Michael reveals that he left Dean because he wouldn’t shut up, he fought constantly due to his strong attachment to Sam and the rest of his family. Michael left, intending to return to Dean once he knew he could truly crush the Hunter’s spirit. Now, with destroying the weapons that could hurt him, breaking the spear in two, and able to unleash his plan from inside Dean’s body Michael knows he has done just that. He informs the rest of Team Free Will that Dean is finally silent. The episode ends with Michael kicking off his plan using a very Thanos inspired finger snap, and the screen immediately fades to black, leaving fandom reeling as to what is going to happen next.
Other good moments in the episode include a touching scene between Jack and Castiel sneaking cereal in the middle of the night so that healthy-eater Sam doesn’t find out. Jack raises the fact that Cas asked him to not talk about the deal the angel made with the Entity. Cas points out that the brothers can know but he doesn’t want to burden them with the knowledge. He says how this life is very seldom truly happy, and therefore believes it won’t become an issue anytime soon. It makes for quite a sad moment but again leaves you wondering when it’s going to bite Cas in the ass.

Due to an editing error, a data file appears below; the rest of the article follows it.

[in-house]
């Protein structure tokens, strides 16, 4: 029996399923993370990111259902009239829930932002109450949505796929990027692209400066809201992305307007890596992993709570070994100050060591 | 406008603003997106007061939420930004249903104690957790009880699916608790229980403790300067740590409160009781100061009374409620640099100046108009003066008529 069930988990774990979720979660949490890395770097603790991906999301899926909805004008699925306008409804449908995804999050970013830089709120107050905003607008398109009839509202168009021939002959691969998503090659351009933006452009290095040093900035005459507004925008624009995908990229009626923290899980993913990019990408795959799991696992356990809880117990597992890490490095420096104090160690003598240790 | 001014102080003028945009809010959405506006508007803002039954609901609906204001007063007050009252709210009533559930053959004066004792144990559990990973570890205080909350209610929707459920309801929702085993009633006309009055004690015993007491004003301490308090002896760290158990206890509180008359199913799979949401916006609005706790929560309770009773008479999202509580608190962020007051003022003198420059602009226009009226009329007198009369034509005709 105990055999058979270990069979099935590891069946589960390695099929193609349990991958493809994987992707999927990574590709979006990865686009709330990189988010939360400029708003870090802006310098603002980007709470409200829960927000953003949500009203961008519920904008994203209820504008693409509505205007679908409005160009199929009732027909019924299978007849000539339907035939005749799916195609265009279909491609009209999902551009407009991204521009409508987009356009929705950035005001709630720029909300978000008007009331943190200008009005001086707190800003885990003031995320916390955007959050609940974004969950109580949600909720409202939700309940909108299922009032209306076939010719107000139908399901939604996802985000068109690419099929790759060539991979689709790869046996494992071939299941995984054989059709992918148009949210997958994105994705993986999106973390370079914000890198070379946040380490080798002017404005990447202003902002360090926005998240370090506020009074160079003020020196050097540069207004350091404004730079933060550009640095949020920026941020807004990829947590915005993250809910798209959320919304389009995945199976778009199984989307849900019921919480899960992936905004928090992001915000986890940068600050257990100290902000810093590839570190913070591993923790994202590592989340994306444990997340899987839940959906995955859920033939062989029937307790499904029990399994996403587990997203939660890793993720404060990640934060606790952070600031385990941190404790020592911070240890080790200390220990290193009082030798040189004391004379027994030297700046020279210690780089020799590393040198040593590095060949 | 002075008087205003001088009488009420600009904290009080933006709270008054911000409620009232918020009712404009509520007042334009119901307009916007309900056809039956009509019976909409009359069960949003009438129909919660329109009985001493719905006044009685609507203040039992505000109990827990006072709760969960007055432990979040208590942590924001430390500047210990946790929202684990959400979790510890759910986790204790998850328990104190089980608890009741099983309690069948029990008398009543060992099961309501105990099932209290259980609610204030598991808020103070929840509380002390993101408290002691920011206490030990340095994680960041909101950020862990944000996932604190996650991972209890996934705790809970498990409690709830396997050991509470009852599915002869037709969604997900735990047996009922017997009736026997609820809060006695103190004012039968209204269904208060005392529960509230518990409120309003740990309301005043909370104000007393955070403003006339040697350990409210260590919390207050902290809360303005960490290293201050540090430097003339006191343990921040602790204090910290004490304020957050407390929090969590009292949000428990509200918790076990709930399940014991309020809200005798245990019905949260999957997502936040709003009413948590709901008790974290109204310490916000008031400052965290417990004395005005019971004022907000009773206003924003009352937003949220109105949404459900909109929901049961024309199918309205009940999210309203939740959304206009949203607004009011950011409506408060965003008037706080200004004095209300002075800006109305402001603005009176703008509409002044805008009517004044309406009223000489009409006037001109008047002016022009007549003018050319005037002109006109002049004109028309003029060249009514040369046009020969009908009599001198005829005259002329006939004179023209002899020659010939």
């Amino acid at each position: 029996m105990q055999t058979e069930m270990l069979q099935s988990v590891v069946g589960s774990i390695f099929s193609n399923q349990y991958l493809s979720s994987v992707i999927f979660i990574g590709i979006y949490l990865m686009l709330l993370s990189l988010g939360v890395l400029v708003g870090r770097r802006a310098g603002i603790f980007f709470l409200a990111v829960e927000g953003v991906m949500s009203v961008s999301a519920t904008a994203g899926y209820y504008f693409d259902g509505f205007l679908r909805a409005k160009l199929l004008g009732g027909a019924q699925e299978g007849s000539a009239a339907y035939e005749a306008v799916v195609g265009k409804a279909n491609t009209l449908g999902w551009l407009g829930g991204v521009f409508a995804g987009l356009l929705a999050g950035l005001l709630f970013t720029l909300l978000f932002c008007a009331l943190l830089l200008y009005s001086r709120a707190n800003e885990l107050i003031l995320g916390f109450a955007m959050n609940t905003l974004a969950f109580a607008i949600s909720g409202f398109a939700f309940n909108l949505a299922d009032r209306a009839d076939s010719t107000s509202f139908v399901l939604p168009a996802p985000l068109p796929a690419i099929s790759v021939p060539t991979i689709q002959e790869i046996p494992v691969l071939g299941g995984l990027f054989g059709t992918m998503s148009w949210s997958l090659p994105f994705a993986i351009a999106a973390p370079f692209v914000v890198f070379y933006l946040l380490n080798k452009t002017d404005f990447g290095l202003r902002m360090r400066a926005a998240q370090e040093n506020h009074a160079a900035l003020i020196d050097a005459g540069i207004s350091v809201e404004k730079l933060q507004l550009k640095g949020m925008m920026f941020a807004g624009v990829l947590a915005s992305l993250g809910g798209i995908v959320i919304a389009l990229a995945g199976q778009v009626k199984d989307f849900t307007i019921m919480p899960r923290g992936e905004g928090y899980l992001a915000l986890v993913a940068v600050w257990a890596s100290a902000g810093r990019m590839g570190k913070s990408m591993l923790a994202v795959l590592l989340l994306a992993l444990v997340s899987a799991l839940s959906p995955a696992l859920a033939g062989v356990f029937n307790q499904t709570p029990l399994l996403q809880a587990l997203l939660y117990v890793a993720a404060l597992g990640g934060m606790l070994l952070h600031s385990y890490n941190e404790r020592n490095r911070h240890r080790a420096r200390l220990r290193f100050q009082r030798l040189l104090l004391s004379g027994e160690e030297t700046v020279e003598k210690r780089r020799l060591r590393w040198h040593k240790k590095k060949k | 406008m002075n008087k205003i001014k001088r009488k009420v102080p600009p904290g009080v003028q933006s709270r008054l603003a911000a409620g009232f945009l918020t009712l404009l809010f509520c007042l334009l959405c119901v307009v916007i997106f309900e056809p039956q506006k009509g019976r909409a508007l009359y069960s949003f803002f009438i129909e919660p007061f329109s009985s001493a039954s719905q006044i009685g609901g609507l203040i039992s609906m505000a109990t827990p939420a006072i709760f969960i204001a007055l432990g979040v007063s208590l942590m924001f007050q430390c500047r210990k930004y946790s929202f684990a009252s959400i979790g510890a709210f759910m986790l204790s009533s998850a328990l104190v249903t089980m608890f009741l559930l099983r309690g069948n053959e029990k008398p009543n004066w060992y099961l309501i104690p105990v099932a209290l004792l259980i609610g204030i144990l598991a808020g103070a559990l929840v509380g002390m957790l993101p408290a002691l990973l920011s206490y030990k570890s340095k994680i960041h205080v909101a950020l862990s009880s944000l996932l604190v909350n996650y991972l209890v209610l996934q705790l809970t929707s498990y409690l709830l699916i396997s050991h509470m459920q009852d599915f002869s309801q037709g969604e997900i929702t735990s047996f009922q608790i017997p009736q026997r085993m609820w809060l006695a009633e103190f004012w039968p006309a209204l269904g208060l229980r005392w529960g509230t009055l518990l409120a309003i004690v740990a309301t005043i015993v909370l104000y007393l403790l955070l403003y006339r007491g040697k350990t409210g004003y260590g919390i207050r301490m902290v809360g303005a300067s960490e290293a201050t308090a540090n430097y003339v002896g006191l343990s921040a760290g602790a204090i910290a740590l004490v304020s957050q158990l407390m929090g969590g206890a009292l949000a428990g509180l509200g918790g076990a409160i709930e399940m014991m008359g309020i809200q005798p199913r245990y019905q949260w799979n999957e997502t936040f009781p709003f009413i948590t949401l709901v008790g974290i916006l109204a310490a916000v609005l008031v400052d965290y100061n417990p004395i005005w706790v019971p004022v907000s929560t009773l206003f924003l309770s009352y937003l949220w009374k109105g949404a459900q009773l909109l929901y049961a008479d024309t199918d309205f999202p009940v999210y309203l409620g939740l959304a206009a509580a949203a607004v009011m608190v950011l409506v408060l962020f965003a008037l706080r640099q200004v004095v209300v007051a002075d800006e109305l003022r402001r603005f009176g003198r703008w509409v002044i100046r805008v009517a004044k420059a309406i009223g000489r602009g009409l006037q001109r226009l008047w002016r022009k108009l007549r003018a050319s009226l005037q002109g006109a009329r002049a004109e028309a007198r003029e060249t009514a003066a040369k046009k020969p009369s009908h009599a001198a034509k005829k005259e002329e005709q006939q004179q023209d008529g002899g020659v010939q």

Sam’s solo face off against Michael is also noteworthy; the younger Winchester knows he’s going to die but that still doesn’t put him off trying to attack the more powerful foe in a bid to save Jack. Sam’s selflessness and bravery are always worth a mention, although it’s a good job that the Winchesters do have Cas on hand to heal them from time to time as I’m pretty sure Sam should be suffering from major brain damage the number of times he’s been knocked unconscious.
A superb mid-season finale with lots of humour and fear-inducing moments that has, very successfully, left us wanting to wish away the Christmas holidays so that we can see what’s going to happen next. Hopefully, the issues of the first half of the season will not return in the second; or if they do appear, they will be dealt with in a way that does not feel half-arsed. Roll on January, please!